The volume is down. I can’t hear their yells or the reporter. If I heard them, it would be worse, and it’s bad enough as it is. I want to turn off the phone, draw all curtains, lock the front door. Because everybody
is watching. The million citizens of Zagreb, the entire country, are watching the news and my father fighting the police and prostrating himself in front of the bulldozers. I am seized by shame. It’s the old, long forgotten shame. It’s woken up again, come back from my past life, as if there were no happy decade in between, a time of peace when I was free from his shitty presence.
The news report has ended. My father is not on TV any more. I’m watching women in white coats sorting fish cans. The shame is over. But then the phone rings. I look at it in horror, as if seeing a bug. Finally, I pick it up.
I’m relieved. I was afraid someone else was calling, someone from my present
‘Did you see it?’ she asks.
‘I did. Did you call them?’
‘Yes, I spoke with mum.’
‘It’s awful for them. For dad.’
‘Do you think I should call them?’
She is silent, thinking. Then she says the predictable thing. ‘No,’ she replies. ‘Maybe better not, after all that.’
The next morning I called anyway.
I was restless under the covers for a long time, not being able to sleep. Eventually, at dawn, I fell into a dull and dreamless sleep. I woke up at quarter to nine, more tired than in the evening. I checked my organizer. I scheduled the presentation of the master plan for ten. I showered, put on makeup, hid the traces of insomnia. I poured milk on my cornflakes and made the call.
Mother answered. Good, I was hoping for that.
‘I saw the news yesterday…’
‘I know. Everybody saw it.’
‘Can I help in any way?’
‘No. Not any more.’
Not any more
. That’s what she said, and the sentence had a sting of reproach, like a claw in a soft paw. You can’t help now, but you could have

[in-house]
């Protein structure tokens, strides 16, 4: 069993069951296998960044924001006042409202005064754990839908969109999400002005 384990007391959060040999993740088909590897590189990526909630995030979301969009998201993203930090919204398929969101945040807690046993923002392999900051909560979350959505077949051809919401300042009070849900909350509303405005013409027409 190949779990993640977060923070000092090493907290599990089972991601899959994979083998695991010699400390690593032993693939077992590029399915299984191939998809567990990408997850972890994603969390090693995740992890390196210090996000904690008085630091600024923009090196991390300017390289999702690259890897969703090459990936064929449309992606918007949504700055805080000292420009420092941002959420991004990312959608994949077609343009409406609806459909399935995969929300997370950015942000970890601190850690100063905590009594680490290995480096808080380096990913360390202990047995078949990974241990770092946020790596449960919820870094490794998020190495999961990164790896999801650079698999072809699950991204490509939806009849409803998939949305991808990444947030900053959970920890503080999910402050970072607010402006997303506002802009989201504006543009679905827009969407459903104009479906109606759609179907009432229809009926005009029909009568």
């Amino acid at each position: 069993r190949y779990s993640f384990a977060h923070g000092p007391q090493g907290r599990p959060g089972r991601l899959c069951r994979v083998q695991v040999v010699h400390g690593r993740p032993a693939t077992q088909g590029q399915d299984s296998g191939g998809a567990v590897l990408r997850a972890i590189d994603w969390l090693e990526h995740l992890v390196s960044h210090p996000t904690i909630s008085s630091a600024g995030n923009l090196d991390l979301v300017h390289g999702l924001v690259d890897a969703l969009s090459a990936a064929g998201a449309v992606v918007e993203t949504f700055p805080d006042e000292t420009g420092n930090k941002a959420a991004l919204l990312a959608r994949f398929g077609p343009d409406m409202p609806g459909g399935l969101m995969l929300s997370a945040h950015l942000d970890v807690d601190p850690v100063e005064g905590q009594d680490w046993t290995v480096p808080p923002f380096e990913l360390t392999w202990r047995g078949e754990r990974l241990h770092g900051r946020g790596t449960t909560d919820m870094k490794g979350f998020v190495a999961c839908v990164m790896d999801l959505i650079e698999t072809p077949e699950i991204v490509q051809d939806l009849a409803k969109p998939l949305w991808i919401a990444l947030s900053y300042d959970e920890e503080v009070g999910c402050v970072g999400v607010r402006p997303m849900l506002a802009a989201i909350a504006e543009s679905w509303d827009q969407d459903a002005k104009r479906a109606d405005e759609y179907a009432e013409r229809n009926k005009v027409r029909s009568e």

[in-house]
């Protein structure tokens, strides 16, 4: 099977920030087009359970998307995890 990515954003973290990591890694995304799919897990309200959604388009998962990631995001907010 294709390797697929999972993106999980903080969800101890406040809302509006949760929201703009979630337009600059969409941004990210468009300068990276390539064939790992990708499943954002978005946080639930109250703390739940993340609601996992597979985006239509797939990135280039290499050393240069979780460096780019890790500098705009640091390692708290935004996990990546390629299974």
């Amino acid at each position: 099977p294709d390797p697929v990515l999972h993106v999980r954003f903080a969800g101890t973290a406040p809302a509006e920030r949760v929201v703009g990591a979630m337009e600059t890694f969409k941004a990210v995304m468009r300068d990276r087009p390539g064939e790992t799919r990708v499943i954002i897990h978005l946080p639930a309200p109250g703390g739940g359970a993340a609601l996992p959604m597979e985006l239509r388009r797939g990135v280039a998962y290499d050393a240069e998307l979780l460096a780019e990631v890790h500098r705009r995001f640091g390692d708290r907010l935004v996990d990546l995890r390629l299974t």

, then. You could have been here with us, on the barricade, like Stipe. We could have hung together as a family. We could have. This wouldn’t have happened.
I put the receiver down. I stood at the window, gazing emptily at the ashen Zagreb sky. I snapped out of it, finished my breakfast and grabbed the receiver again. I called Renata.
I told her to cancel the presentation, reschedule all tomorrow’s meetings and book the first flight to the south. She called me five minutes later and told me she had booked a noon flight. I opened my laptop and tried to work, without success. Then I got dressed—soberly, as if for a meeting—and called a taxi.
In the winter of 1987 my father built a bungalow on the Batinić lot. He roofed it with a concrete slab spiked with steel reinforcing, onto which he piled a load of cement blocks, the raw material for future storeys. Using a dozen blocks, he made a turret at one corner and connected it to the electricity cable. He hung a TV antenna on it, so it looked like a fishbone. We received Italian television perfectly, Zagreb so-so.
I don’t know how to describe my childhood—heaven or hell? It was different for Marija, she was a big girl, I remember how she used to descend the stony slope to the road in her shoes with too high heels, how she dressed too well in the evenings and went to the bar in the cove, the only surrogate for entertainment. I guess those years must have been a drab period for Marija: sleeping with only a curtain separating her from mother and father, watching electronic poker in the seedy inn, suffering the advances of trawlers and fishermen’s apprentices.